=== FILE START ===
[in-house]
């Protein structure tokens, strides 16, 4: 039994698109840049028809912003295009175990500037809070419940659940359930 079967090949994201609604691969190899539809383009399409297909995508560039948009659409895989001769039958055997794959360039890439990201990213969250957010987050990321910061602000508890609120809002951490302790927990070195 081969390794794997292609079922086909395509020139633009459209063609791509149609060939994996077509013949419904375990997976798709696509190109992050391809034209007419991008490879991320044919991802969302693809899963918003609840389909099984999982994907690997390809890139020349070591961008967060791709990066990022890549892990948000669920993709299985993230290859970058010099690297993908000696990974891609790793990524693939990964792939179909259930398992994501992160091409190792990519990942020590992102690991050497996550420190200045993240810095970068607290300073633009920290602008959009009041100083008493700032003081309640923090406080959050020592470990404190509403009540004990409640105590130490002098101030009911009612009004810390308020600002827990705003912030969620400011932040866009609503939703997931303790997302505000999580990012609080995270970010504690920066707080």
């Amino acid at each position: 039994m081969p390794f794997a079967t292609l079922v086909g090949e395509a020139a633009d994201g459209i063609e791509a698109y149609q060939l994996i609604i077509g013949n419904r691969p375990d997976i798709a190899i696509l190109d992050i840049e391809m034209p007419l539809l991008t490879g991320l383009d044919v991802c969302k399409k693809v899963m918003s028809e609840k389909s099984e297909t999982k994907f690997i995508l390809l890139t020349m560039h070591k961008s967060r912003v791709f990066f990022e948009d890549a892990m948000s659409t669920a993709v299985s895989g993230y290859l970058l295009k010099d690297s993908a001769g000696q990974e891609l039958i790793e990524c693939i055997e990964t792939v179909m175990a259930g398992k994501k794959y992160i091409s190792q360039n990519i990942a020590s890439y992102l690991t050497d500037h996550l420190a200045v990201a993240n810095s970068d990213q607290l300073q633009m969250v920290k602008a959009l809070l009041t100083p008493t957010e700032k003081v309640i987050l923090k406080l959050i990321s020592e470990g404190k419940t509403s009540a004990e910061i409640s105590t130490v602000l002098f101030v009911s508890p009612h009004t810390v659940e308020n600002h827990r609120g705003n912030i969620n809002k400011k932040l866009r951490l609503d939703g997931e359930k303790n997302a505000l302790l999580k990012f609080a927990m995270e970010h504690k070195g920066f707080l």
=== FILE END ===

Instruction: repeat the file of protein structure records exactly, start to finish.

[in-house]
């Protein structure tokens, strides 16, 4: 039994698109840049028809912003295009175990500037809070419940659940359930 079967090949994201609604691969190899539809383009399409297909995508560039948009659409895989001769039958055997794959360039890439990201990213969250957010987050990321910061602000508890609120809002951490302790927990070195 081969390794794997292609079922086909395509020139633009459209063609791509149609060939994996077509013949419904375990997976798709696509190109992050391809034209007419991008490879991320044919991802969302693809899963918003609840389909099984999982994907690997390809890139020349070591961008967060791709990066990022890549892990948000669920993709299985993230290859970058010099690297993908000696990974891609790793990524693939990964792939179909259930398992994501992160091409190792990519990942020590992102690991050497996550420190200045993240810095970068607290300073633009920290602008959009009041100083008493700032003081309640923090406080959050020592470990404190509403009540004990409640105590130490002098101030009911009612009004810390308020600002827990705003912030969620400011932040866009609503939703997931303790997302505000999580990012609080995270970010504690920066707080």
């Amino acid at each position: 039994m081969p390794f794997a079967t292609l079922v086909g090949e395509a020139a633009d994201g459209i063609e791509a698109y149609q060939l994996i609604i077509g013949n419904r691969p375990d997976i798709a190899i696509l190109d992050i840049e391809m034209p007419l539809l991008t490879g991320l383009d044919v991802c969302k399409k693809v899963m918003s028809e609840k389909s099984e297909t999982k994907f690997i995508l390809l890139t020349m560039h070591k961008s967060r912003v791709f990066f990022e948009d890549a892990m948000s659409t669920a993709v299985s895989g993230y290859l970058l295009k010099d690297s993908a001769g000696q990974e891609l039958i790793e990524c693939i055997e990964t792939v179909m175990a259930g398992k994501k794959y992160i091409s190792q360039n990519i990942a020590s890439y992102l690991t050497d500037h996550l420190a200045v990201a993240n810095s970068d990213q607290l300073q633009m969250v920290k602008a959009l809070l009041t100083p008493t957010e700032k003081v309640i987050l923090k406080l959050i990321s020592e470990g404190k419940t509403s009540a004990e910061i409640s105590t130490v602000l002098f101030v009911s508890p009612h009004t810390v659940e308020n600002h827990r609120g705003n912030i969620n809002k400011k932040l866009r951490l609503d939703g997931e359930k303790n997302a505000l302790l999580k990012f609080a927990m995270e970010h504690k070195g920066f707080l």